It would be so easy to hurt Willow. All he had to do was agree with her and throw a bit of the contempt that she had inspired on more than one occasion into it, and she would be crushed. He clenched his fists at his side and looked up at the night sky, all soul-having and still, it was there. If he opened his mouth he would obliterate her.

She didn't have anywhere to put the remains of her ice cream cone. She looked for a garbage can and spotted one across the street. Spike was just looking at the sky, a muscle in his cheek twitching steadily. She carried the mess across the street and dumped it in the garbage can after wrestling with the lid. Her hands were sticky with ice cream and she wiped them off on her dress with a grimace, looking at the vampire across the street.

She took a deep breath. She wasn't going to cry. She wasn't sure what she was going to do. He thought he had issues about last year and Buffy? Well, she had issues too. Things happened and she hadn't been told. He might have done something terrible to Buffy. Xander and Dawn thought so, but Buffy had done something terrible to him. It was all there in the silence, not because it was a private thing that Buffy was keeping sacred, but because it was an awful thing that Buffy wouldn't admit she did.

Her sense of grievance at the injustice of that had no voice. Maybe if she hadn't gone crazy last year they might have talked about it, she might have been able to explain that she was hurt and angry at how bad Buffy made her feel when what Buffy had been doing had been pretty reprehensible too. What she said and did after Tara died made it impossible to talk about a lot of things.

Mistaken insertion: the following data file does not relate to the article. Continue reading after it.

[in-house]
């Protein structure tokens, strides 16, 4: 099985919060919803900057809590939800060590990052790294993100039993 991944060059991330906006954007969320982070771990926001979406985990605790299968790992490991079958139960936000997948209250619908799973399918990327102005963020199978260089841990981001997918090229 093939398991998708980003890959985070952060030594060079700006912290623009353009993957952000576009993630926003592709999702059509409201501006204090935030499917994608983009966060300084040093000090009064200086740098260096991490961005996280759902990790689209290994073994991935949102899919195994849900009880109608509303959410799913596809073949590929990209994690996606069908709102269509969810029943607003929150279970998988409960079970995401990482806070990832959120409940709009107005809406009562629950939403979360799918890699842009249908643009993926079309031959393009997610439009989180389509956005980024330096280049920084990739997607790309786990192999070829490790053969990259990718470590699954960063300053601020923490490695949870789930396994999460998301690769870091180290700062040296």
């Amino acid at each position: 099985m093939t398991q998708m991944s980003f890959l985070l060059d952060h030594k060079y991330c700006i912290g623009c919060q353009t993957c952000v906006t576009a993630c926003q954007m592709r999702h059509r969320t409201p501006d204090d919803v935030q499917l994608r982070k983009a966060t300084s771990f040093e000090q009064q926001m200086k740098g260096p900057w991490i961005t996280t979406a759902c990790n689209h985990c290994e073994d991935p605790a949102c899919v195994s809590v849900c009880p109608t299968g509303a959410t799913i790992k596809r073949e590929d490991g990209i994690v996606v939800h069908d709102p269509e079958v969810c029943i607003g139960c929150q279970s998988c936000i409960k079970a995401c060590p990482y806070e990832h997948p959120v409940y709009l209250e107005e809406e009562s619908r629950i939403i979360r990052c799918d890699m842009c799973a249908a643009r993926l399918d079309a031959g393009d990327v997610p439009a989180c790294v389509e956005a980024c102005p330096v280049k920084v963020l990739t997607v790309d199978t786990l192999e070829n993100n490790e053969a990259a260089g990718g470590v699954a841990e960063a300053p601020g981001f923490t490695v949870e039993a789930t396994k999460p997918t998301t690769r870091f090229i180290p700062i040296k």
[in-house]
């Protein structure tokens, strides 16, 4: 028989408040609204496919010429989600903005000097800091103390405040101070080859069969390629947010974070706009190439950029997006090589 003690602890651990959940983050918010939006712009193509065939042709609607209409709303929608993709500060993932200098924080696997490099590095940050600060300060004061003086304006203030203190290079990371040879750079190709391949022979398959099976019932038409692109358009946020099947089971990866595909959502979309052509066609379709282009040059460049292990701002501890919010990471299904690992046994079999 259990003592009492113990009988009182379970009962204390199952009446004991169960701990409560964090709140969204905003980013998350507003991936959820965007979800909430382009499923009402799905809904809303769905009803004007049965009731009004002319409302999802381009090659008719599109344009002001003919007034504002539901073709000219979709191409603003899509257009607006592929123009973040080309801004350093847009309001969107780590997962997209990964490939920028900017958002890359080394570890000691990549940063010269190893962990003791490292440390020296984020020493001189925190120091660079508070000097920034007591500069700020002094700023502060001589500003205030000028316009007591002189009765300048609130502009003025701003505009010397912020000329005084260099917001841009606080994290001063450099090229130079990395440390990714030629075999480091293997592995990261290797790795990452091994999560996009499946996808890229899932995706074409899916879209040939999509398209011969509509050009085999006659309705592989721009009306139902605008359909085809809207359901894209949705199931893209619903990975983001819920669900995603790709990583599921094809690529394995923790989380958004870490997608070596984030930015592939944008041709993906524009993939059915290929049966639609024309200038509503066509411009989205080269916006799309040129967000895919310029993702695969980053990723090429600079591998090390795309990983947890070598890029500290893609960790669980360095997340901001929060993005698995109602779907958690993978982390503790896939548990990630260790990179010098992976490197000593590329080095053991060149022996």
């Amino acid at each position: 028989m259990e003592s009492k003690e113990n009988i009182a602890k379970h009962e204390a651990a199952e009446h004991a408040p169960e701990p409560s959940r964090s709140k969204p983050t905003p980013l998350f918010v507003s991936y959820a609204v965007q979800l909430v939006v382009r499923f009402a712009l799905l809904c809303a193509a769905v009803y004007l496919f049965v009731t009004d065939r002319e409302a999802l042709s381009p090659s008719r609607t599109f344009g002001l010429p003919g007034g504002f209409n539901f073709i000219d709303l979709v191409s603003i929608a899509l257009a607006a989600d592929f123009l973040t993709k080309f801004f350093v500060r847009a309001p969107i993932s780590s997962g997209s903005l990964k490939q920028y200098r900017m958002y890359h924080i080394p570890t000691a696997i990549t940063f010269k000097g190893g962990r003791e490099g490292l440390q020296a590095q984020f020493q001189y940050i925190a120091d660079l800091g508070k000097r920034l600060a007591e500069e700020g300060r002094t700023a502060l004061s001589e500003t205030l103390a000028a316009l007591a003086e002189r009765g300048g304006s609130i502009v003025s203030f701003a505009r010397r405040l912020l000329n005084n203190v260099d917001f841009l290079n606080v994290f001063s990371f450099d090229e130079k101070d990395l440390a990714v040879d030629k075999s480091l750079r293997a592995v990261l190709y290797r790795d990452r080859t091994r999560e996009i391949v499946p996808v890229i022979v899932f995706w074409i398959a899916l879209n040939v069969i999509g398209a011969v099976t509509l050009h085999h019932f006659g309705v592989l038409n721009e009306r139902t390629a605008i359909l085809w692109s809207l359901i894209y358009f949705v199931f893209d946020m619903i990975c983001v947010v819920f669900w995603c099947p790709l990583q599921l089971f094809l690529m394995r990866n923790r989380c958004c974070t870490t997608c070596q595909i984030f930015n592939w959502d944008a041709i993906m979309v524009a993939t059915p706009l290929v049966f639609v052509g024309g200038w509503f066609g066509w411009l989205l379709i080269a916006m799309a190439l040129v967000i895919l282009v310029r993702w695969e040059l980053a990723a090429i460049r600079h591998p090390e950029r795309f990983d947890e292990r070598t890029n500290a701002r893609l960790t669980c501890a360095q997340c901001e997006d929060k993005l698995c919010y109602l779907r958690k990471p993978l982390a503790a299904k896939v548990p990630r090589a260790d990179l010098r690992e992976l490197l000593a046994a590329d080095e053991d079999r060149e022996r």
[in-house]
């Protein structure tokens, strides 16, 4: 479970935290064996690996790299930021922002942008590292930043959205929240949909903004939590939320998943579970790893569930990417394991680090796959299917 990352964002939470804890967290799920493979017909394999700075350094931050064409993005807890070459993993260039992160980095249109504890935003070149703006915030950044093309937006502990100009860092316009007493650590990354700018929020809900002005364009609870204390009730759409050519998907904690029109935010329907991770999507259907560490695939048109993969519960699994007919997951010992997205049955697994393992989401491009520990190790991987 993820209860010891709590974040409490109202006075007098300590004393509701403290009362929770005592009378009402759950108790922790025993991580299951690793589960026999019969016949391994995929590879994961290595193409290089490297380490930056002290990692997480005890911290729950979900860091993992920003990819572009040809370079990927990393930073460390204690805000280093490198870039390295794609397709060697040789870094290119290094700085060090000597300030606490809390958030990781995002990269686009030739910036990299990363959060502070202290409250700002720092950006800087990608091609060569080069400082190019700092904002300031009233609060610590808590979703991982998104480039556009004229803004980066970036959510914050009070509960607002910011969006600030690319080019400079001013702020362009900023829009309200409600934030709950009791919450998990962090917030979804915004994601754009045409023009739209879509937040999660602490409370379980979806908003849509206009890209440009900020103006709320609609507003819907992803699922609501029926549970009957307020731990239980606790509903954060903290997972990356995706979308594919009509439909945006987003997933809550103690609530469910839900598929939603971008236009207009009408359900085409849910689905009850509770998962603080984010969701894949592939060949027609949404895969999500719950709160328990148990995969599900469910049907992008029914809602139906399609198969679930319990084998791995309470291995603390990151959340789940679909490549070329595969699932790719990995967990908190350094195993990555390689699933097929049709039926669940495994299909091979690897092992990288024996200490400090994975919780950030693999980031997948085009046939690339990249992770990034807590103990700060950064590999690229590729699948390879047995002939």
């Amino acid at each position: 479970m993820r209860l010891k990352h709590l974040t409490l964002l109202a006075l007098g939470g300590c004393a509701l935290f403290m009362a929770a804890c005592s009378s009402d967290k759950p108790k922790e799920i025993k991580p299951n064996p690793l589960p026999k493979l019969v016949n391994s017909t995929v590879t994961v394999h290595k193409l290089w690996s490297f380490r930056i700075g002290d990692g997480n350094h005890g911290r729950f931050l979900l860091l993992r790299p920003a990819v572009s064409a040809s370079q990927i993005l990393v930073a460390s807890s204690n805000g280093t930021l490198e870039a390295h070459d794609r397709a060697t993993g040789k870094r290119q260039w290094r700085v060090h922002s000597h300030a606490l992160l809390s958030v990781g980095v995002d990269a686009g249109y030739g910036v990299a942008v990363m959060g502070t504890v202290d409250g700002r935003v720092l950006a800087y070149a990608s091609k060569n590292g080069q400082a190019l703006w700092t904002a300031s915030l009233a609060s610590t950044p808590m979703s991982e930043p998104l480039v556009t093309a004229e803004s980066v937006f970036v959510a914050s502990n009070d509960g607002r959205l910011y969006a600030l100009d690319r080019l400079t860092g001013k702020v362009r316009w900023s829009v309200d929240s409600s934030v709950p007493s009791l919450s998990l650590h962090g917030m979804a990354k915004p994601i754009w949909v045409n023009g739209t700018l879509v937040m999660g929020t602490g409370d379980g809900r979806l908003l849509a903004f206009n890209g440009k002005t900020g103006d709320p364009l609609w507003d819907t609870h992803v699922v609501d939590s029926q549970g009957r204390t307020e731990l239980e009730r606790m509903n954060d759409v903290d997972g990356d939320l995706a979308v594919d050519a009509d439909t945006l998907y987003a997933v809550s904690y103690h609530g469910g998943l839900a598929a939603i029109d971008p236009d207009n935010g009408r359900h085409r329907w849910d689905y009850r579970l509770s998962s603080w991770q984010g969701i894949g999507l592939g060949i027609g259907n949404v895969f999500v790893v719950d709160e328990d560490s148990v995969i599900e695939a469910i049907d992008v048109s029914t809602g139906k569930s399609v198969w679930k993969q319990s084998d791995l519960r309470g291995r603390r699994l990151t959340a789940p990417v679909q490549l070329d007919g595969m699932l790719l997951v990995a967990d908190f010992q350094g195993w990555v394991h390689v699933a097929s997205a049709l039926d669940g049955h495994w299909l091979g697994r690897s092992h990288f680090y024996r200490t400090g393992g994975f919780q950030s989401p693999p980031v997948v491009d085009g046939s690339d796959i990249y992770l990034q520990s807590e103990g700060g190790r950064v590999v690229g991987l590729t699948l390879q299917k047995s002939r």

There was something like an unused muscle that twitched, reminding her of how easy it would be to confirm her guesses. It was so closely related to the still point of meditation that she could feel it, pebbling her skin with gooseflesh, making her forget her sticky hands. She could close her eyes to the manifest world and open them again inside his head, inside Buffy's, and she could see everything they knew about each other. Maybe if she understood it, she could exorcise the anger that she felt she had no right to feel.

Her fingers cramped with the temptation to act on that impulse, and she tried to wipe her hands, sticky with melted ice cream, off on her dress, stumbling back against the side of a building with surprising force. She could feel brick, ground into her back, tearing her skin, and the pain was like an itch that demanded to be scratched harder. For a confused moment she wasn't sure whose pain it was. Hers, Spike's or Buffy's. She was a thought, a treacherous, tempting thought away from confirming a theory she had.

It was just a thought. She slammed her head back against the wall. It didn't hurt nearly as bad as knowing that she had thoughts that could not be trusted. Her stomach heaved and she tasted bile, gathering at the back of her throat.